Malignant mesothelioma is a rare cancer of the lining of the lung (pleural mesothelioma) or the lining of the abdomen (peritoneal mesothelioma). The only known cause of mesothelioma in the U.S. is exposure to asbestos. Mesothelioma has a long latency period, the time between first exposure to asbestos and the diagnosis of the disease. In rare cases the latency period has been as short as 10 to 15 years after the first exposure to asbestos; however, generally mesothelioma occurs between 20 and 40 or more years after an individual’s first exposure. Diagnosing mesothelioma is often difficult, because the symptoms are similar to those of a number of other conditions.
Benign mesothelioma is a non-cancerous tumor of the pleura (lining of the lung and chest cavity). Nonmalignant mesothelioma is usually a localized tumor that affects men more frequently than women. The tumor may grow to a large size and compress the lung, which then causes the following symptoms: chronic cough, shortness of breath, chest pain, weight loss and cachexia, abdominal swelling and pain due to ascites (a buildup of fluid in the abdominal cavity).
Other symptoms of peritoneal mesothelioma may include bowel obstruction, blood clotting abnormalities, anemia, and fever. If the cancer has spread beyond the mesothelium to other parts of the body, symptoms may include pain, trouble swallowing, or swelling of the neck or face. These symptoms may be caused by mesothelioma or by other, less serious conditions.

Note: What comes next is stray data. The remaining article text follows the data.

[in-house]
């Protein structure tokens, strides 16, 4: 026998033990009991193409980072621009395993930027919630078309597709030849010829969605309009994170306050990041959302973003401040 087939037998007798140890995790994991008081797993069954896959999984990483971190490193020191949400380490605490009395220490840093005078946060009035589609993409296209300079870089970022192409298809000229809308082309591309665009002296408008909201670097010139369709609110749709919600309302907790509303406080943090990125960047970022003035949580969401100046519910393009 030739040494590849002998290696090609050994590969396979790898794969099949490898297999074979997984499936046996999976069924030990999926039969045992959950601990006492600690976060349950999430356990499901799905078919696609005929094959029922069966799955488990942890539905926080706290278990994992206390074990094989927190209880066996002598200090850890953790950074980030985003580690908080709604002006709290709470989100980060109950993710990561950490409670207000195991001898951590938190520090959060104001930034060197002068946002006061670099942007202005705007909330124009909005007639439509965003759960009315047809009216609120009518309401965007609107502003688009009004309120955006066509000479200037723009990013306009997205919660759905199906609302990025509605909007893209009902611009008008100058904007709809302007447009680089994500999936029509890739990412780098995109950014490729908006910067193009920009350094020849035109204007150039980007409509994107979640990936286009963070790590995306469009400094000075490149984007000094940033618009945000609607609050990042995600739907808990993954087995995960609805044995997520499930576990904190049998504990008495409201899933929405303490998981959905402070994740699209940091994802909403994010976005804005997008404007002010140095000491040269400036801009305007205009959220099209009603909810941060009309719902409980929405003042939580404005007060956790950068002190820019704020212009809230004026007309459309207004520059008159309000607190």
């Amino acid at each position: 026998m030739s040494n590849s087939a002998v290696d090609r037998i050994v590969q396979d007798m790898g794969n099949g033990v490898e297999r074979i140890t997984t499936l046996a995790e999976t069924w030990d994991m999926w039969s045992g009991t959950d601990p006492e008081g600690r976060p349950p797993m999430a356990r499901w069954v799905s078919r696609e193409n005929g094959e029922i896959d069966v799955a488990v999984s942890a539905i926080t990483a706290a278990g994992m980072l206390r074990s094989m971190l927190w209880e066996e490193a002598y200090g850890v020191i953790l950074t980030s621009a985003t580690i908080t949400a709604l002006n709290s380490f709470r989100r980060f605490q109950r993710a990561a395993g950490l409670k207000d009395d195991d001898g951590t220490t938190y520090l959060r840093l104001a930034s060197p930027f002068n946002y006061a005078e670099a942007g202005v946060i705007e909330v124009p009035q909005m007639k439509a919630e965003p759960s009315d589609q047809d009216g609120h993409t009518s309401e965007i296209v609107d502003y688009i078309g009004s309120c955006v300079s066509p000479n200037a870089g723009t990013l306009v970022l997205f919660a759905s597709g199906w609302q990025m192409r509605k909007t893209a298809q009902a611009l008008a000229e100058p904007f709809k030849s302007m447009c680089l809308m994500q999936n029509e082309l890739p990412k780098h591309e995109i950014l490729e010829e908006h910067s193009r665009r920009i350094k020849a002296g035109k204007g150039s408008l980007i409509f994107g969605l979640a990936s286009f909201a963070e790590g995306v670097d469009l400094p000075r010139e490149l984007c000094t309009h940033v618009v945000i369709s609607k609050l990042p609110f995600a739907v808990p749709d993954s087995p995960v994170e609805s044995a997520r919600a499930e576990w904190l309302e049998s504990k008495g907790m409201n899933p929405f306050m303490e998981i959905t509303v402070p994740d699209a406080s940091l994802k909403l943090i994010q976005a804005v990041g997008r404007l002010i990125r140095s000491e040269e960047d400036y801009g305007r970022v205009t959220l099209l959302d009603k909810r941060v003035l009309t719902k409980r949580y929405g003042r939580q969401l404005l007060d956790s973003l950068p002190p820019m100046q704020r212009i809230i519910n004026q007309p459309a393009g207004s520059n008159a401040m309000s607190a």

Approximately half of mesothelioma patients are asymptomatic (show no symptoms of disease). During a physical examination, a health care provider may notice a clubbed appearance of the fingers in a patient, which is an indication of the exposure/disease.The health care professional may run tests that identify mesothelioma. These tests include a chest x-ray, CT scan of the chest and/or and open lung biopsy.
There is no universally accepted protocol for screening people who have been exposed to asbestos. However some research indicates that serum osteopontin levels might be useful in screening asbestos-exposed people for mesothelioma. The level of soluble mesothelin-related protein is elevated in the serum of about 75% of patients at diagnosis, and it has been suggested that assessing soluble mesothelin-related protein levels may be useful for screening.
Surgery is usually generally necessary for a solitary tumor (if found); however, according to current statistics, the outcome of the surgery is expected to be good with prompt treatment. One of the most common complications though is pleural effusion (fluid escaping into the membranes around the lungs), which can be very serious.
Most people who develop mesothelioma have worked on jobs where they inhaled asbestos particles, or have been exposed to asbestos dust and fiber in other ways, such as by washing the clothes of a family member who worked with asbestos, or by home renovation using asbestos cement products.